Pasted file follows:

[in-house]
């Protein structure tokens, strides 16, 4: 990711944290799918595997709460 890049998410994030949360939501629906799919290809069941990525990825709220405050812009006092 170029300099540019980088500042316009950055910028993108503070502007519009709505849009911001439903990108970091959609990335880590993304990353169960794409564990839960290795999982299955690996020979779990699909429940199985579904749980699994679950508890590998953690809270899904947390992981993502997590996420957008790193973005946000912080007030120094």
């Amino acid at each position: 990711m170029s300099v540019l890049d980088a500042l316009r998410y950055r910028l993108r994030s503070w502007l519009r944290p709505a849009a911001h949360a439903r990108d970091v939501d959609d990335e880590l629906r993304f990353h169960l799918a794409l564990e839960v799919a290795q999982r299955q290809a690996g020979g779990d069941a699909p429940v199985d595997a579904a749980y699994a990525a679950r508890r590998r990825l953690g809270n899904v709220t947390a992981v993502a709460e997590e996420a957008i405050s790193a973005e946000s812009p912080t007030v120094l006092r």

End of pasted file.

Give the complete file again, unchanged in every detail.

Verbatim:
[in-house]
């Protein structure tokens, strides 16, 4: 990711944290799918595997709460 890049998410994030949360939501629906799919290809069941990525990825709220405050812009006092 170029300099540019980088500042316009950055910028993108503070502007519009709505849009911001439903990108970091959609990335880590993304990353169960794409564990839960290795999982299955690996020979779990699909429940199985579904749980699994679950508890590998953690809270899904947390992981993502997590996420957008790193973005946000912080007030120094």
């Amino acid at each position: 990711m170029s300099v540019l890049d980088a500042l316009r998410y950055r910028l993108r994030s503070w502007l519009r944290p709505a849009a911001h949360a439903r990108d970091v939501d959609d990335e880590l629906r993304f990353h169960l799918a794409l564990e839960v799919a290795q999982r299955q290809a690996g020979g779990d069941a699909p429940v199985d595997a579904a749980y699994a990525a679950r508890r590998r990825l953690g809270n899904v709220t947390a992981v993502a709460e997590e996420a957008i405050s790193a973005e946000s812009p912080t007030v120094l006092r």